Slight enemy activity was observed during the night. Two small waves of approximately six enemy aircraft in each entered the Sector. The first wave operated north of the beaches and the second one, the battle front, but although there were several contacts, no combats were reported. The first sortie was made by a Walrus of 276 Squadron detached Flight, A/S/R (Air Sea Rescue) stationed at A.23C. The Walrus went in search of a F.47 reported in the sea but only found wreckage of a vessel thought to be the same size as a HSL (Editor: High Speed Launch?).
21 August 1944 (D+76)
It rained for practically the whole of the 24 hours with such low cloud, this was the first occasion since D-Day when no fighters at all either from France or based in the UK went on patrol. The squadrons based in France had their state reduced to one at readiness and the rest at sixty minutes from the time they came to readiness.
22 August 1944 (D+77)
A very quiet night with no enemy activity seen in the Sector. The weather in the UK completely closed in and no fighters from that side operated, 24 Sector had to be reinforced from here. In the course of the night the weather also closed in, in France so that there was no flying at all during the latter part of the night.
23 August 1944 (D+78)
Another quiet night with no enemy aircraft entering the Sector. GCI 15082 were non-operational as they were packing up ready to leave at dawn.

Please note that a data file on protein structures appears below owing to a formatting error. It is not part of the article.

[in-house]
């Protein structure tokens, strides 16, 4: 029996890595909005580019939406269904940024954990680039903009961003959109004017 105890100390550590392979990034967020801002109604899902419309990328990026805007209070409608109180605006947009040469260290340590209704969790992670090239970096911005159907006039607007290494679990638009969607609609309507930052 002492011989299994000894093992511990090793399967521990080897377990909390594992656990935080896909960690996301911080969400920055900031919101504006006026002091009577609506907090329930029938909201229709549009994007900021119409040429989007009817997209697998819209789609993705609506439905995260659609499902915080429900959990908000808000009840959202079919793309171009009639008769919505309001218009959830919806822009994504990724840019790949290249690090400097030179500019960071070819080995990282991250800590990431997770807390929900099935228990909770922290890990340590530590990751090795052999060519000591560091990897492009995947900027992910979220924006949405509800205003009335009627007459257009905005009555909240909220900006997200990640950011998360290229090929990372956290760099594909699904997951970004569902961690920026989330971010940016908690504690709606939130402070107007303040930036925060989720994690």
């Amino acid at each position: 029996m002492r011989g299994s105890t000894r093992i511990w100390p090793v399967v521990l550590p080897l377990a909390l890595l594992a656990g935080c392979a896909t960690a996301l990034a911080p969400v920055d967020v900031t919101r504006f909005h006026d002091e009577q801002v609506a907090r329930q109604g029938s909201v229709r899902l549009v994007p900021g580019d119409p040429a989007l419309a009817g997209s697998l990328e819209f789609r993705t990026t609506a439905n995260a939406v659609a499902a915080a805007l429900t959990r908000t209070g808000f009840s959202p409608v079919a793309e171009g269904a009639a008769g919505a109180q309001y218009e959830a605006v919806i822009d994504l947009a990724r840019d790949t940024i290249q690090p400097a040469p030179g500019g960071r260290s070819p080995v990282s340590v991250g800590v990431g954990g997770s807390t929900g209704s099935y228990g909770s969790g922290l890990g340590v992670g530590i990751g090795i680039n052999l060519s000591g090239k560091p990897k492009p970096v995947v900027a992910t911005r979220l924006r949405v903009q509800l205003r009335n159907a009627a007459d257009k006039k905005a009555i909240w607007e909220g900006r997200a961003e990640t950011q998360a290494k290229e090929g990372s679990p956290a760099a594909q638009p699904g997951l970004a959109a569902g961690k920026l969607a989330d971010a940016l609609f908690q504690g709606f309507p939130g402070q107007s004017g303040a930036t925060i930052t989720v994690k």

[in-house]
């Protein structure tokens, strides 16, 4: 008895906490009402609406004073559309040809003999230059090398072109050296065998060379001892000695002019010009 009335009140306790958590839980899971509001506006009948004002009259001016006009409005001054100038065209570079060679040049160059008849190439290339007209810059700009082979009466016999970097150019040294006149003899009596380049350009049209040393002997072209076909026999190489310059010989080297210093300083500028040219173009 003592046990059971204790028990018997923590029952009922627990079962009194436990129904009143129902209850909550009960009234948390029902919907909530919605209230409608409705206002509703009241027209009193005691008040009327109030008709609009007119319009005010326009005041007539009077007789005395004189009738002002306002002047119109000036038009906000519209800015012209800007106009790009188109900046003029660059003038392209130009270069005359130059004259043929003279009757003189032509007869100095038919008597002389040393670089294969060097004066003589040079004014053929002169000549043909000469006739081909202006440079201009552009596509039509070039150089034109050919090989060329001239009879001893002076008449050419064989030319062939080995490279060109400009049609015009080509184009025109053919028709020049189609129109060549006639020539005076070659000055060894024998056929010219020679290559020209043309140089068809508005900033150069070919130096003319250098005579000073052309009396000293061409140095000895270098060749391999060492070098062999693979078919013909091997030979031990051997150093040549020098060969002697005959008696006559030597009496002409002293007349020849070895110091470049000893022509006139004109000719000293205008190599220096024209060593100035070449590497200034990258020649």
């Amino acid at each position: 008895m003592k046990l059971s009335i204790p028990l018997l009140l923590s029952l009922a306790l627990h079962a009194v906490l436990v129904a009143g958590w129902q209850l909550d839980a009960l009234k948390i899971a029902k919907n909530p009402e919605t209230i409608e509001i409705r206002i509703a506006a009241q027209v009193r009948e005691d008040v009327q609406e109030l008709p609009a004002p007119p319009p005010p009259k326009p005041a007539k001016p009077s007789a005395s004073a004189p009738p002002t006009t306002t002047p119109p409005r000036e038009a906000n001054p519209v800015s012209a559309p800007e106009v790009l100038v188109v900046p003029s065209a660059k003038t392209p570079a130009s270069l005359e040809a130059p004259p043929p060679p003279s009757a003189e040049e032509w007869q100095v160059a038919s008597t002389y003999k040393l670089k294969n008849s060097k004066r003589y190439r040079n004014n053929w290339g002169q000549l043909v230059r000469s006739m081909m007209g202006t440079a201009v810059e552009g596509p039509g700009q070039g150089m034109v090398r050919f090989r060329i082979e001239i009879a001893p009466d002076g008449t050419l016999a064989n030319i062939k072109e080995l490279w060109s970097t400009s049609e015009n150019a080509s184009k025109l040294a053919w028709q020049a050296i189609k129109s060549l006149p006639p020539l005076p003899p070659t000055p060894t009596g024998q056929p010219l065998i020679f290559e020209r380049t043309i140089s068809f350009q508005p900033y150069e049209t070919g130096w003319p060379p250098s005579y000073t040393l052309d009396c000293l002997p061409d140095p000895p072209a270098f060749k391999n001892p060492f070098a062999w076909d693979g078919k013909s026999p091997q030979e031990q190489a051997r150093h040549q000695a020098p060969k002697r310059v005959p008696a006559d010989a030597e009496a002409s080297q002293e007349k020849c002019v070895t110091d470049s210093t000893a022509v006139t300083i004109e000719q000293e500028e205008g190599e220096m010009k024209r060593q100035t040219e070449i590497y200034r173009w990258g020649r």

24 August 1944 (D+79)
GCI 15082 moved at dawn to a new site at Auteuil Racecourse but were not operational that night. There was (sic) no enemy aircraft seen to enter the Sector during the night. One Walrus of 276 Squadron went on A/S/R patrol but saw nothing. COL 15073 moved to 15082’s old site. (unknown but shown as T.5493).
Flt/Lt W D Wiseman: Left Grandcamps – arrived 10 miles west of Alencon.
F/Sgt F M Adair: Speaks of “eventually to enter the suburbs of Paris ahead of the liberating forces.” In later notes F/Sgt Adair states “…one of the most exciting but also tense times was when they were in Paris because they were quite close to the Germans and he wonders whether they should have been quite as close to the front line as they actually were. To illustrate this: whilst they were setting up at the Longchamps Horse Racing Track, they had to destroy their orders as it was feared the Germans were about to counter-attack as they were still very close by.” As an aside to the above, F/Sgt Muir Adair stated that when they did get an order they had little to do because there was very little or no enemy aircraft activity and it was not long before they moved on from Paris.
25 August 1944 (D+80)
No enemy aircraft were plotted as entering the Sector during the night but a “Black Widow” of 422 Squadron, (USAAF), under COL 15073 control, claimed a JU 188 as probably destroyed but this is thought to be a Mosquito of 488 Squadron which was fired on at the same position and time as the alleged combat with the JU 188 took place. The Mosquito was hit but managed to land safely at its base in the UK. A fighter of 604 Squadron managed to contact GCI 15082 at their new site at Auteuil and did a patrol with them. Two Walrus aircraft did an A/S/R patrol in search of a Marauder crew but nothing was seen.